Reuters cautions that Wells Fargo could win an appeal of the downgrade. According to the Reuters report, that decision is still pending.

Northwest reaches all time low

Pending home sales hit an all-time high in the Northwest, but new listings took a plunge, according to the latest report from Northwest Multiple Listing Service.

The report, which covers 23 counties in and around Washington state, showed that new listings added during November dropped to an 11-month low. This could increase home prices as buyers fight over the dwindling inventory, which is now at an all-time low.

“Last year’s holiday season ended up being the best time to sell a home around King County as sellers took the winter months off, but buyers remained persistent,” said Robert Wasser, Northwest MLS director and Prospera Real Estate owner/broker. “The supply of homes for sale hit a post-recession low, and so far, this year is mirroring last winter’s trends.”

Inventory decreased by 13.2% in November, but pending home sales increased 94% in the Northwest. Prices increased by 11% compared to last year.

This left a housing supply of just 1.69 months, a new low. King Country showed the lowest level of supply at just 0.96 of a month.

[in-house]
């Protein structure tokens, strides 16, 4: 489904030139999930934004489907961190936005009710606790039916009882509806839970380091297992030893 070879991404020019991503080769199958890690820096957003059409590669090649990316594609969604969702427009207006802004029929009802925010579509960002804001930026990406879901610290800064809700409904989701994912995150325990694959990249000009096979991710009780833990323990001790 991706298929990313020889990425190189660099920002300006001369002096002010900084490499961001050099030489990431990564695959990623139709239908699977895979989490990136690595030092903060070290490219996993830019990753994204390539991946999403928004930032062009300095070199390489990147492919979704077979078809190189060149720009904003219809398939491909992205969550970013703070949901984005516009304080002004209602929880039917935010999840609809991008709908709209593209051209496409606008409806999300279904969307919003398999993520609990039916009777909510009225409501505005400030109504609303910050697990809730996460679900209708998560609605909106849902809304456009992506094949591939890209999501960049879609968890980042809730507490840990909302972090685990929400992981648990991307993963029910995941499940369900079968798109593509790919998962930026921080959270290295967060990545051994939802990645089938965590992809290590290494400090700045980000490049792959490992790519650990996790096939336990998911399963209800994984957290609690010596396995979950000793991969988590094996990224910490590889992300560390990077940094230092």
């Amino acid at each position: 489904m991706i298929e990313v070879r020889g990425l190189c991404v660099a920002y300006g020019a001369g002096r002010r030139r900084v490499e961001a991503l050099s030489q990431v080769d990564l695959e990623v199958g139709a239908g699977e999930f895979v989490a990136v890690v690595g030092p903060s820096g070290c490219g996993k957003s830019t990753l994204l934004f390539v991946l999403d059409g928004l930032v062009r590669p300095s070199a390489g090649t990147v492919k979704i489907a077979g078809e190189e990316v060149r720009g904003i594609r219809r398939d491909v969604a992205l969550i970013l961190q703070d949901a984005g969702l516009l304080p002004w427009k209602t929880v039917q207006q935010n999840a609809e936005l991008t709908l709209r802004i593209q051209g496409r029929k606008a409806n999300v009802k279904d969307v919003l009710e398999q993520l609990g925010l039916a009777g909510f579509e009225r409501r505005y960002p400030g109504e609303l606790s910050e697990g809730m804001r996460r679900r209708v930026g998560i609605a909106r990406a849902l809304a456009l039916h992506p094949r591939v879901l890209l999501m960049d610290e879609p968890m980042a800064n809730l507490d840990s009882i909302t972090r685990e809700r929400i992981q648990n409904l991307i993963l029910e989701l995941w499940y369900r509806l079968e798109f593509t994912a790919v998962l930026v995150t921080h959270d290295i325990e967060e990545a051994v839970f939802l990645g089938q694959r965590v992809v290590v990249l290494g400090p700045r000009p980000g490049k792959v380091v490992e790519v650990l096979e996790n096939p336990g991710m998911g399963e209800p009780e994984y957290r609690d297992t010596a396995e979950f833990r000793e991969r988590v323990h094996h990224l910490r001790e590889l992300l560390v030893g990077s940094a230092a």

Pending home sales totaled 8,217 for the month, compared to the 5,779 new listings.

The cause for the sudden surge could be the oncoming winter months, but there is also another factor causing borrowers to flood the market.

“November’s pending sales for the four-county area of King, Snohomish, Pierce and Kitsap were the highest since 2005,” said J. Lennox Scott, John L. Scott Real Estate chairman and CEO.

“There were 44% more pendings than new listings,” Scott said. “Every time interest rates increase 0.5% we see these surges because buyers become anxious about increasing rates – but on a historical basis rates are still amazing.”